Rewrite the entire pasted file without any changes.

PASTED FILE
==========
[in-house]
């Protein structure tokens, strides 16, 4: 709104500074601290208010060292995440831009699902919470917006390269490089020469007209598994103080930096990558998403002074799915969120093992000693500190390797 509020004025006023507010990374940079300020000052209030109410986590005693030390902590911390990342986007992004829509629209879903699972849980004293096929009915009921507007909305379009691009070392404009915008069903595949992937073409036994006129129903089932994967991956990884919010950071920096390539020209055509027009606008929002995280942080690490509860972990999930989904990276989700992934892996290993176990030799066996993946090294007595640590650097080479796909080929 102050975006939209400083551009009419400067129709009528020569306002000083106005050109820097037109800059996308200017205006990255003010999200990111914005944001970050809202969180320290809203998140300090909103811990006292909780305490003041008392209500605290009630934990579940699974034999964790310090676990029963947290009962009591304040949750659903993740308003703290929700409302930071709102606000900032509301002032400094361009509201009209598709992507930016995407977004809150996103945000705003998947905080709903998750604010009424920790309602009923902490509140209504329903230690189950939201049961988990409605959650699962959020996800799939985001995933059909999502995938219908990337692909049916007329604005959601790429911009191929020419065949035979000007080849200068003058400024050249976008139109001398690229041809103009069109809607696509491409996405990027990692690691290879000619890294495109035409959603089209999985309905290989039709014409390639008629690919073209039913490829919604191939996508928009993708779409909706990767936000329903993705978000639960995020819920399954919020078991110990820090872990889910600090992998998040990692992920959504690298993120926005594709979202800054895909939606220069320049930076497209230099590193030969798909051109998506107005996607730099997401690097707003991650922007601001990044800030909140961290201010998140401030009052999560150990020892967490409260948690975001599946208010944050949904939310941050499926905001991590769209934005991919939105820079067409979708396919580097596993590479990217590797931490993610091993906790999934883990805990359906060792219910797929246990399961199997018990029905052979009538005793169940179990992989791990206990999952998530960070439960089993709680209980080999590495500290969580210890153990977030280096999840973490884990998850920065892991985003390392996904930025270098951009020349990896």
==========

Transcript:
[in-house]
């Protein structure tokens, strides 16, 4: 709104500074601290208010060292995440831009699902919470917006390269490089020469007209598994103080930096990558998403002074799915969120093992000693500190390797 509020004025006023507010990374940079300020000052209030109410986590005693030390902590911390990342986007992004829509629209879903699972849980004293096929009915009921507007909305379009691009070392404009915008069903595949992937073409036994006129129903089932994967991956990884919010950071920096390539020209055509027009606008929002995280942080690490509860972990999930989904990276989700992934892996290993176990030799066996993946090294007595640590650097080479796909080929 102050975006939209400083551009009419400067129709009528020569306002000083106005050109820097037109800059996308200017205006990255003010999200990111914005944001970050809202969180320290809203998140300090909103811990006292909780305490003041008392209500605290009630934990579940699974034999964790310090676990029963947290009962009591304040949750659903993740308003703290929700409302930071709102606000900032509301002032400094361009509201009209598709992507930016995407977004809150996103945000705003998947905080709903998750604010009424920790309602009923902490509140209504329903230690189950939201049961988990409605959650699962959020996800799939985001995933059909999502995938219908990337692909049916007329604005959601790429911009191929020419065949035979000007080849200068003058400024050249976008139109001398690229041809103009069109809607696509491409996405990027990692690691290879000619890294495109035409959603089209999985309905290989039709014409390639008629690919073209039913490829919604191939996508928009993708779409909706990767936000329903993705978000639960995020819920399954919020078991110990820090872990889910600090992998998040990692992920959504690298993120926005594709979202800054895909939606220069320049930076497209230099590193030969798909051109998506107005996607730099997401690097707003991650922007601001990044800030909140961290201010998140401030009052999560150990020892967490409260948690975001599946208010944050949904939310941050499926905001991590769209934005991919939105820079067409979708396919580097596993590479990217590797931490993610091993906790999934883990805990359906060792219910797929246990399961199997018990029905052979009538005793169940179990992989791990206990999952998530960070439960089993709680209980080999590495500290969580210890153990977030280096999840973490884990998850920065892991985003390392996904930025270098951009020349990896």